The California Department of Motor Vehicles (DMV) gives public notice of its policy to uphold and assure full compliance with the non-discrimination requirements of Title VI of the Civil Rights Act of 1964 and related nondiscrimination authorities. Title VI and related nondiscrimination authorities stipulate that no person in the United States of America shall on the grounds of race, color, national origin, sex, age, disability, income level or limited English proficiency be excluded from the participation in, be denied the benefits of, or be otherwise subjected to discrimination under any program or activity receiving federal financial assistance.

Any person who desires more information regarding DMV’s Title VI Program can contact its Title VI Coordinator at the address noted below.

Any person who believes they have, individually or as a member of any specific class of persons, been subjected to discrimination on the basis of race, color, national origin, sex, age, disability, income level or limited English proficiency has the right to file a formal complaint.  Any such complaint must be in writing and submitted within 180 days following the date of the alleged occurrence. Complaint forms (EXEC 1001) are available online at www.dmv.ca.gov and may be filed with:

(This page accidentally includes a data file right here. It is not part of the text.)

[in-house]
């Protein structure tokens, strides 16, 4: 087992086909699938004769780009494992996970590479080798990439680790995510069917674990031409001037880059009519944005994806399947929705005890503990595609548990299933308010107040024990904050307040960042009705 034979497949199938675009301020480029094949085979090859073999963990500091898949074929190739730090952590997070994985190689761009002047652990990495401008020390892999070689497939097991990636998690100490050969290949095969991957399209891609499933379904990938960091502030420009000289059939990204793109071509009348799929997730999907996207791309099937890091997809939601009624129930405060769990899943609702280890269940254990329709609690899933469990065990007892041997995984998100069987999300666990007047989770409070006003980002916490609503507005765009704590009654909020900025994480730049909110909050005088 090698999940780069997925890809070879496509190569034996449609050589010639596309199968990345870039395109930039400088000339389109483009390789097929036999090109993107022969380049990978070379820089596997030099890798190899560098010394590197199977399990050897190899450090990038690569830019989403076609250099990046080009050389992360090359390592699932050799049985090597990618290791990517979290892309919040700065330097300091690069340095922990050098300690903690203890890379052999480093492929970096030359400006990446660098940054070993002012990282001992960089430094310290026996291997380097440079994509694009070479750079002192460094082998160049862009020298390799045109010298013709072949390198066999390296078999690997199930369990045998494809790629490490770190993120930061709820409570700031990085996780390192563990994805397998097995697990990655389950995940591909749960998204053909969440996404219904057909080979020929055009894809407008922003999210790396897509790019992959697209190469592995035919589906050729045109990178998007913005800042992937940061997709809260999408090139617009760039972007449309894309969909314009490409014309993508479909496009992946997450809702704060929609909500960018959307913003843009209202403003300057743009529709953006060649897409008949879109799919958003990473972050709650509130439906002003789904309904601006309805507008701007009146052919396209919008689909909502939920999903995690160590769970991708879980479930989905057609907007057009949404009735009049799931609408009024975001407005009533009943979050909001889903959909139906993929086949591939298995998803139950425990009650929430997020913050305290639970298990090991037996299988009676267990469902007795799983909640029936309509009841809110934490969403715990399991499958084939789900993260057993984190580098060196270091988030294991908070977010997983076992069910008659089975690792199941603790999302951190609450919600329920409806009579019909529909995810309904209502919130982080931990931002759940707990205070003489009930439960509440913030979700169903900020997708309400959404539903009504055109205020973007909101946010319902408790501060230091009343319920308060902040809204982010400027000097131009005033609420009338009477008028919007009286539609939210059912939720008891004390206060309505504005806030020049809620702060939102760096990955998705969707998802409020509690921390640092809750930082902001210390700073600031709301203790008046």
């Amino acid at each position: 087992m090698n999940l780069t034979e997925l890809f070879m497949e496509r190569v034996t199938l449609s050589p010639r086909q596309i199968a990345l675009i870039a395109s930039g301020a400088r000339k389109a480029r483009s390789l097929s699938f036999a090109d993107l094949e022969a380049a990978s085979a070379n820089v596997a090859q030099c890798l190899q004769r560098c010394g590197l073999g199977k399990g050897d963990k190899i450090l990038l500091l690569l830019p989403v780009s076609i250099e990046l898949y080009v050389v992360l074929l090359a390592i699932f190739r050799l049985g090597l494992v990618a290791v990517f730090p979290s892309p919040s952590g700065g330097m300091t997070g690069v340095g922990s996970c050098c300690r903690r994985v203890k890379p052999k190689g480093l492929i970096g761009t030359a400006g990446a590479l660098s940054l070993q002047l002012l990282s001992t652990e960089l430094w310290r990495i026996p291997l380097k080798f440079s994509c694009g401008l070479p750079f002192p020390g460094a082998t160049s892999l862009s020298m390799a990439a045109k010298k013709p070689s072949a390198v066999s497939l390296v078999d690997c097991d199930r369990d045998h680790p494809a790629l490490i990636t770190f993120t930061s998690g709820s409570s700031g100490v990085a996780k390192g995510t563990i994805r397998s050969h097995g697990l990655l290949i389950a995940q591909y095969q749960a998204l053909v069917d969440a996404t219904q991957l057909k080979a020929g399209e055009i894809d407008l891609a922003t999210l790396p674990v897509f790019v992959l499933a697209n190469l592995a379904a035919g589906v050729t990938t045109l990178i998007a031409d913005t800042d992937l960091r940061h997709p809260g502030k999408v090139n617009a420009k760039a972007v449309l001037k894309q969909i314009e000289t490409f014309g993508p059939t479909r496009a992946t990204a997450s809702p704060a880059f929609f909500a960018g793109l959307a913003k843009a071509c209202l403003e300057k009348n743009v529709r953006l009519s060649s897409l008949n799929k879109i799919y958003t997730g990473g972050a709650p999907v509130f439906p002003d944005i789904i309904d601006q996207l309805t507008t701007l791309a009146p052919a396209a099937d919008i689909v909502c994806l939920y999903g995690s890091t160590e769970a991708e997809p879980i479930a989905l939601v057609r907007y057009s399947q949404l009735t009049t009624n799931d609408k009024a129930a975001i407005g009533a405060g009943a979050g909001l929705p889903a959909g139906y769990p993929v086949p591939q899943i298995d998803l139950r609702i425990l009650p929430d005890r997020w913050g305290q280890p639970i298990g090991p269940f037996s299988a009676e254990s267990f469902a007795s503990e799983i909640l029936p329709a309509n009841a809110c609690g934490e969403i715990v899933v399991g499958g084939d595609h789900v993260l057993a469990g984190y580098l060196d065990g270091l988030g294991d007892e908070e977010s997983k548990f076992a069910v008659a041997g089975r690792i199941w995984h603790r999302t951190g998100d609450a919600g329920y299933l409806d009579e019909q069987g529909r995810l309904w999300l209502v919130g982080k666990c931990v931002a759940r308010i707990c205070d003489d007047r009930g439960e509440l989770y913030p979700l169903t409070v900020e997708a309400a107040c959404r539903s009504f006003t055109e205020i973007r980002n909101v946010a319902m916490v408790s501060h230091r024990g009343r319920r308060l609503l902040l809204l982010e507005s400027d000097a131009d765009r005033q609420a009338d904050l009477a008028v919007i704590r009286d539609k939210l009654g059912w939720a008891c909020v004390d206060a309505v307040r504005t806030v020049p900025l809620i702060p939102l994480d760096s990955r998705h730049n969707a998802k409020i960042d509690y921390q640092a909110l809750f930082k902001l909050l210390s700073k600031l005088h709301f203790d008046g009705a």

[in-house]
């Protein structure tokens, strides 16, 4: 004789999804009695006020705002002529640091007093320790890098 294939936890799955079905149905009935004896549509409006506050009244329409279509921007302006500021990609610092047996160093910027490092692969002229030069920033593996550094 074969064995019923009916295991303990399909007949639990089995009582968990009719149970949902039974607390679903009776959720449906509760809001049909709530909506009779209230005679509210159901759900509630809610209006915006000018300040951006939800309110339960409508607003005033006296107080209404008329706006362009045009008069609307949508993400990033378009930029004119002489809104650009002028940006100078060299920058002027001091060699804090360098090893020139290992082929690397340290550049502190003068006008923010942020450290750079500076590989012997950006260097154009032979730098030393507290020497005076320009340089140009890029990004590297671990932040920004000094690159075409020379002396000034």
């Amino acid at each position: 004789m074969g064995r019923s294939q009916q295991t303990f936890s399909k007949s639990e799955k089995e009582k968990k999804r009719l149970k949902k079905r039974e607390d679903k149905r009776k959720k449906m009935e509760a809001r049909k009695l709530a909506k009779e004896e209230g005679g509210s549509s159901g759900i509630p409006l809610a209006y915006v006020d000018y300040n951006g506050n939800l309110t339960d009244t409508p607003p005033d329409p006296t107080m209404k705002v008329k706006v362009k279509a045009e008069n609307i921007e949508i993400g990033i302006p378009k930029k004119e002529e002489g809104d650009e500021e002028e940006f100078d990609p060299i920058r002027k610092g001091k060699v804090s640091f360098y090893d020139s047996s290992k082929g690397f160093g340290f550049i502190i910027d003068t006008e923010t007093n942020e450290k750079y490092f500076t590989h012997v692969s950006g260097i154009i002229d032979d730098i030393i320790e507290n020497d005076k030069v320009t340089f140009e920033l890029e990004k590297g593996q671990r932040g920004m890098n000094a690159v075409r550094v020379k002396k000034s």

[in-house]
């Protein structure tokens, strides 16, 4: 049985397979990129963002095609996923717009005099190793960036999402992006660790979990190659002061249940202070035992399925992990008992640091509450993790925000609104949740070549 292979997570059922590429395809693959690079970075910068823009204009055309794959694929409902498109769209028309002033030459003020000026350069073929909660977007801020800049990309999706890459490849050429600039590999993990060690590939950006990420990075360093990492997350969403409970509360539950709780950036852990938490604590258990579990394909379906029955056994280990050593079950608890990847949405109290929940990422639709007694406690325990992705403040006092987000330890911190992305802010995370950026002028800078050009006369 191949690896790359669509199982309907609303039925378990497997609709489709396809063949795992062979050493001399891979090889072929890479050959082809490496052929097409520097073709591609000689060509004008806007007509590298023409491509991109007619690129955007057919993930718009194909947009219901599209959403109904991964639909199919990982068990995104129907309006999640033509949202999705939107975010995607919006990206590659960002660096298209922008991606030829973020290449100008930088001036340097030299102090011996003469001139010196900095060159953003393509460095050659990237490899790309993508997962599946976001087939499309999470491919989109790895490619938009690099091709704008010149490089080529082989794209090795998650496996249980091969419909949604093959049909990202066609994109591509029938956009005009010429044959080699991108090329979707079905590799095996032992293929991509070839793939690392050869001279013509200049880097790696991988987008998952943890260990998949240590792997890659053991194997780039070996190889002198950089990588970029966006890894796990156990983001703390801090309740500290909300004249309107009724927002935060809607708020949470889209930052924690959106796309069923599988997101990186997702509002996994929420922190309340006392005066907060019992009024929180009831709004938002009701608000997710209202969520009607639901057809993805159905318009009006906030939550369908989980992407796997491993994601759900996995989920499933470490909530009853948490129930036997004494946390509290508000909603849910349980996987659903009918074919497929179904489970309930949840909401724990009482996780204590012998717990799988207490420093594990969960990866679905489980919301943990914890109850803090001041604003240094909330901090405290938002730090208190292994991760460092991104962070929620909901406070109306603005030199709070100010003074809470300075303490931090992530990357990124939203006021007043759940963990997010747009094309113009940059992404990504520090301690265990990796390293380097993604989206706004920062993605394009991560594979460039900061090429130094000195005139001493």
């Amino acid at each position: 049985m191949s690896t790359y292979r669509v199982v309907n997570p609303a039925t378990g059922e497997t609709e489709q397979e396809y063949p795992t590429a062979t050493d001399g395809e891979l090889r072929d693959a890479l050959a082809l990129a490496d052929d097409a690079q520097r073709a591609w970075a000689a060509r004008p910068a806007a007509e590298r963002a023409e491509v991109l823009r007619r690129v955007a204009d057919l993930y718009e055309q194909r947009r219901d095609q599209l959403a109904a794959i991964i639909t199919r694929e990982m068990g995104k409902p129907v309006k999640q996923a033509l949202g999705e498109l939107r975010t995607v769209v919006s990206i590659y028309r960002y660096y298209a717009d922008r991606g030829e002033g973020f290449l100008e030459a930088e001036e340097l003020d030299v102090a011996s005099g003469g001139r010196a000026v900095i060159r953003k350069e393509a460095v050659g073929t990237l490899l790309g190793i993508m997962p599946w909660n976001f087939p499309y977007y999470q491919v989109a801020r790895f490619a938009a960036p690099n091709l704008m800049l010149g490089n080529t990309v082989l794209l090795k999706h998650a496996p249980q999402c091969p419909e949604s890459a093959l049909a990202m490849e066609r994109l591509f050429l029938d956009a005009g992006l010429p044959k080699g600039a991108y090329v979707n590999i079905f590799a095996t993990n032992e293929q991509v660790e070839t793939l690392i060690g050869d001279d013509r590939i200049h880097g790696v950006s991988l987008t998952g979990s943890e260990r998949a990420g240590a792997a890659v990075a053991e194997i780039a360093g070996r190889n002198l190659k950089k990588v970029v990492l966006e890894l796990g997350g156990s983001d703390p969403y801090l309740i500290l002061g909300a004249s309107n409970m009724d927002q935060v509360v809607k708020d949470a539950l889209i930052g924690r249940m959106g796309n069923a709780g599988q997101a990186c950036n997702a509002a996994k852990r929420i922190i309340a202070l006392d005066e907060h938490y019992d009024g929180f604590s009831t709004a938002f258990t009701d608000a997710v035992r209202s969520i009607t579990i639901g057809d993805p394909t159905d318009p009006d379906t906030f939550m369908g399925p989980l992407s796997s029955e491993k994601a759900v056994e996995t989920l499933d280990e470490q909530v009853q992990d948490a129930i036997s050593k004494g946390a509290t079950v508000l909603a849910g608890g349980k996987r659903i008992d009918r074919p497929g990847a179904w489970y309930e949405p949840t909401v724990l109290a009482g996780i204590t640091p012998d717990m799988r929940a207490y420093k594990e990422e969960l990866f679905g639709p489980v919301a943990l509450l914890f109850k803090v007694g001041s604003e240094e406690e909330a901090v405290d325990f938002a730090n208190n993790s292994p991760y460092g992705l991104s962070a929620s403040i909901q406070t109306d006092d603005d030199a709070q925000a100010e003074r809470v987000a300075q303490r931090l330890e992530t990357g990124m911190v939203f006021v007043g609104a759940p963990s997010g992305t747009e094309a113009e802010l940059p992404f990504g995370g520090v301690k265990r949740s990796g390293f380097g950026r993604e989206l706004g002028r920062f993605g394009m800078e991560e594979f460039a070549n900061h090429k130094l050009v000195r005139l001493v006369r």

California Department of Motor Vehicles
Title VI Program Coordinator/ EEO Office   
2415 First Avenue, MS F115
Sacramento, CA 95818
Phone:  916-657-7487

Language Access Complaint Form (ADM 140)


Common Fears When Filing a Discrimination Complaint

Filing a discrimination complaint is not an easy thing to do. The following FAQs address the very real and understandable fears of individuals who want to file a discrimination complaint.